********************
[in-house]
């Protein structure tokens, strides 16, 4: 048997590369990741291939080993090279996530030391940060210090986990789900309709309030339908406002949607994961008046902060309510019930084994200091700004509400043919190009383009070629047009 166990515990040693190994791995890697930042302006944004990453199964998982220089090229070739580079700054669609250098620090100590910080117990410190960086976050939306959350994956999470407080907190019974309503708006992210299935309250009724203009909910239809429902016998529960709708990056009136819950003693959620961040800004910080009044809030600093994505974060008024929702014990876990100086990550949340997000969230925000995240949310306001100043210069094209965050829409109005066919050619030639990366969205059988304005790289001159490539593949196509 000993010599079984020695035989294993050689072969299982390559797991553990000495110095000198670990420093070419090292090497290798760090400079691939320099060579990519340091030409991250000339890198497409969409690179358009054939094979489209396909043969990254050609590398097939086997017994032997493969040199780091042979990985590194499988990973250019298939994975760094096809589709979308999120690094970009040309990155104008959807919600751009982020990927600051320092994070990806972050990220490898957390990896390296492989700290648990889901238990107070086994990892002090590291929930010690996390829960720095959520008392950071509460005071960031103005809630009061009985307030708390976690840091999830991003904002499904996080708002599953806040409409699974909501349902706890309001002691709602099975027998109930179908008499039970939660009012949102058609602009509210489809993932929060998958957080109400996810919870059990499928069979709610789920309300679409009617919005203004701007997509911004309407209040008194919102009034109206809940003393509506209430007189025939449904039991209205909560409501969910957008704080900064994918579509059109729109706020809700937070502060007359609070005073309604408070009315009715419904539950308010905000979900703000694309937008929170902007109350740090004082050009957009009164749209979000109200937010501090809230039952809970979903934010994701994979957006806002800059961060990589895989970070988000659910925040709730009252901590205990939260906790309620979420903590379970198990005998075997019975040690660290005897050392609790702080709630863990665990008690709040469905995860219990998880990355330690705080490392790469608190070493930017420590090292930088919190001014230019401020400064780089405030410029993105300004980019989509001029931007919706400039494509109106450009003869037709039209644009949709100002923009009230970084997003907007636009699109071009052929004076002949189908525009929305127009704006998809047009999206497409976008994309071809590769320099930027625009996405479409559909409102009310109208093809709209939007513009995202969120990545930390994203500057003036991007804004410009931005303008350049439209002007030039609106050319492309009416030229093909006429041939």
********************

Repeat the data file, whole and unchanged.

[in-house]
């Protein structure tokens, strides 16, 4: 048997590369990741291939080993090279996530030391940060210090986990789900309709309030339908406002949607994961008046902060309510019930084994200091700004509400043919190009383009070629047009 166990515990040693190994791995890697930042302006944004990453199964998982220089090229070739580079700054669609250098620090100590910080117990410190960086976050939306959350994956999470407080907190019974309503708006992210299935309250009724203009909910239809429902016998529960709708990056009136819950003693959620961040800004910080009044809030600093994505974060008024929702014990876990100086990550949340997000969230925000995240949310306001100043210069094209965050829409109005066919050619030639990366969205059988304005790289001159490539593949196509 000993010599079984020695035989294993050689072969299982390559797991553990000495110095000198670990420093070419090292090497290798760090400079691939320099060579990519340091030409991250000339890198497409969409690179358009054939094979489209396909043969990254050609590398097939086997017994032997493969040199780091042979990985590194499988990973250019298939994975760094096809589709979308999120690094970009040309990155104008959807919600751009982020990927600051320092994070990806972050990220490898957390990896390296492989700290648990889901238990107070086994990892002090590291929930010690996390829960720095959520008392950071509460005071960031103005809630009061009985307030708390976690840091999830991003904002499904996080708002599953806040409409699974909501349902706890309001002691709602099975027998109930179908008499039970939660009012949102058609602009509210489809993932929060998958957080109400996810919870059990499928069979709610789920309300679409009617919005203004701007997509911004309407209040008194919102009034109206809940003393509506209430007189025939449904039991209205909560409501969910957008704080900064994918579509059109729109706020809700937070502060007359609070005073309604408070009315009715419904539950308010905000979900703000694309937008929170902007109350740090004082050009957009009164749209979000109200937010501090809230039952809970979903934010994701994979957006806002800059961060990589895989970070988000659910925040709730009252901590205990939260906790309620979420903590379970198990005998075997019975040690660290005897050392609790702080709630863990665990008690709040469905995860219990998880990355330690705080490392790469608190070493930017420590090292930088919190001014230019401020400064780089405030410029993105300004980019989509001029931007919706400039494509109106450009003869037709039209644009949709100002923009009230970084997003907007636009699109071009052929004076002949189908525009929305127009704006998809047009999206497409976008994309071809590769320099930027625009996405479409559909409102009310109208093809709209939007513009995202969120990545930390994203500057003036991007804004410009931005303008350049439209002007030039609106050319492309009416030229093909006429041939």